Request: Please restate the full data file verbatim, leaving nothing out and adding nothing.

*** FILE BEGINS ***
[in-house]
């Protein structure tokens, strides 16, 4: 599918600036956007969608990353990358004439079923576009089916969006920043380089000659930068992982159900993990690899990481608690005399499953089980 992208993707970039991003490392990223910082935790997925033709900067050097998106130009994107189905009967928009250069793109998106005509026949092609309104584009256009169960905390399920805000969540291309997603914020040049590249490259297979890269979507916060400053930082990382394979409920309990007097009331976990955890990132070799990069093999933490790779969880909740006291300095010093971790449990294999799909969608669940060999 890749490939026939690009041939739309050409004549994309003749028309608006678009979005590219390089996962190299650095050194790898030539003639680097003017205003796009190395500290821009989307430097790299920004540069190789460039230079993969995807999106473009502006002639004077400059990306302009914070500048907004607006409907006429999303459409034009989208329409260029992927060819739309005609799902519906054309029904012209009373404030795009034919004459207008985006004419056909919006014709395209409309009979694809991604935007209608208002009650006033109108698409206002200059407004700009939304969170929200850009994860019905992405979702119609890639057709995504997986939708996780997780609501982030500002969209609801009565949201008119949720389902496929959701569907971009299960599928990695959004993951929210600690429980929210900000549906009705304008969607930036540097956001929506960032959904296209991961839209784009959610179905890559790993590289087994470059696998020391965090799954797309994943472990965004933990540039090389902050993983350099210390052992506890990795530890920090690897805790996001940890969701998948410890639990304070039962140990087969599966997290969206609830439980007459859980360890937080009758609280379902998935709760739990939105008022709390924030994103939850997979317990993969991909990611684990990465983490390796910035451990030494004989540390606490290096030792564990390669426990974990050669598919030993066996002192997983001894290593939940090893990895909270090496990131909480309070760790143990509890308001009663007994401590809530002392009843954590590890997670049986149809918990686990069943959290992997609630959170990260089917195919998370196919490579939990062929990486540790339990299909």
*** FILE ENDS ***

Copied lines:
[in-house]
């Protein structure tokens, strides 16, 4: 599918600036956007969608990353990358004439079923576009089916969006920043380089000659930068992982159900993990690899990481608690005399499953089980 992208993707970039991003490392990223910082935790997925033709900067050097998106130009994107189905009967928009250069793109998106005509026949092609309104584009256009169960905390399920805000969540291309997603914020040049590249490259297979890269979507916060400053930082990382394979409920309990007097009331976990955890990132070799990069093999933490790779969880909740006291300095010093971790449990294999799909969608669940060999 890749490939026939690009041939739309050409004549994309003749028309608006678009979005590219390089996962190299650095050194790898030539003639680097003017205003796009190395500290821009989307430097790299920004540069190789460039230079993969995807999106473009502006002639004077400059990306302009914070500048907004607006409907006429999303459409034009989208329409260029992927060819739309005609799902519906054309029904012209009373404030795009034919004459207008985006004419056909919006014709395209409309009979694809991604935007209608208002009650006033109108698409206002200059407004700009939304969170929200850009994860019905992405979702119609890639057709995504997986939708996780997780609501982030500002969209609801009565949201008119949720389902496929959701569907971009299960599928990695959004993951929210600690429980929210900000549906009705304008969607930036540097956001929506960032959904296209991961839209784009959610179905890559790993590289087994470059696998020391965090799954797309994943472990965004933990540039090389902050993983350099210390052992506890990795530890920090690897805790996001940890969701998948410890639990304070039962140990087969599966997290969206609830439980007459859980360890937080009758609280379902998935709760739990939105008022709390924030994103939850997979317990993969991909990611684990990465983490390796910035451990030494004989540390606490290096030792564990390669426990974990050669598919030993066996002192997983001894290593939940090893990895909270090496990131909480309070760790143990509890308001009663007994401590809530002392009843954590590890997670049986149809918990686990069943959290992997609630959170990260089917195919998370196919490579939990062929990486540790339990299909």